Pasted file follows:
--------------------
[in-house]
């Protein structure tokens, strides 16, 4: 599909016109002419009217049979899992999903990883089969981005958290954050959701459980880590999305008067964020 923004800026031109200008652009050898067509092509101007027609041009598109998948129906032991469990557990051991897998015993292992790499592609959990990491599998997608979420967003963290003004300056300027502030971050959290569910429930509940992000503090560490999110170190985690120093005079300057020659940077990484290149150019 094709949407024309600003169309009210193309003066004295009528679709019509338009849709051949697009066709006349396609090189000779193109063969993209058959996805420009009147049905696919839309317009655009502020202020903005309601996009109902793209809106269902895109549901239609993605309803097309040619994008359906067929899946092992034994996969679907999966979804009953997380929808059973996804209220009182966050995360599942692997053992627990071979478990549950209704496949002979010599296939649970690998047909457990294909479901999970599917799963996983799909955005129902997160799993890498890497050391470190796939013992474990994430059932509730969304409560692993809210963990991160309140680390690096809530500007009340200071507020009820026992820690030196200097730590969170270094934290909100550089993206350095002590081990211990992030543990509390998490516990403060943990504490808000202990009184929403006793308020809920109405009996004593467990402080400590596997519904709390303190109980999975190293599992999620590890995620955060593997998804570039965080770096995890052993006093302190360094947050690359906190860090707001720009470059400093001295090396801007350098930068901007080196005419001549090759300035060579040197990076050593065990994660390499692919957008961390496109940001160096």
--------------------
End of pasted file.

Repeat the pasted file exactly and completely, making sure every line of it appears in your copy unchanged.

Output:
[in-house]
């Protein structure tokens, strides 16, 4: 599909016109002419009217049979899992999903990883089969981005958290954050959701459980880590999305008067964020 923004800026031109200008652009050898067509092509101007027609041009598109998948129906032991469990557990051991897998015993292992790499592609959990990491599998997608979420967003963290003004300056300027502030971050959290569910429930509940992000503090560490999110170190985690120093005079300057020659940077990484290149150019 094709949407024309600003169309009210193309003066004295009528679709019509338009849709051949697009066709006349396609090189000779193109063969993209058959996805420009009147049905696919839309317009655009502020202020903005309601996009109902793209809106269902895109549901239609993605309803097309040619994008359906067929899946092992034994996969679907999966979804009953997380929808059973996804209220009182966050995360599942692997053992627990071979478990549950209704496949002979010599296939649970690998047909457990294909479901999970599917799963996983799909955005129902997160799993890498890497050391470190796939013992474990994430059932509730969304409560692993809210963990991160309140680390690096809530500007009340200071507020009820026992820690030196200097730590969170270094934290909100550089993206350095002590081990211990992030543990509390998490516990403060943990504490808000202990009184929403006793308020809920109405009996004593467990402080400590596997519904709390303190109980999975190293599992999620590890995620955060593997998804570039965080770096995890052993006093302190360094947050690359906190860090707001720009470059400093001295090396801007350098930068901007080196005419001549090759300035060579040197990076050593065990994660390499692919957008961390496109940001160096």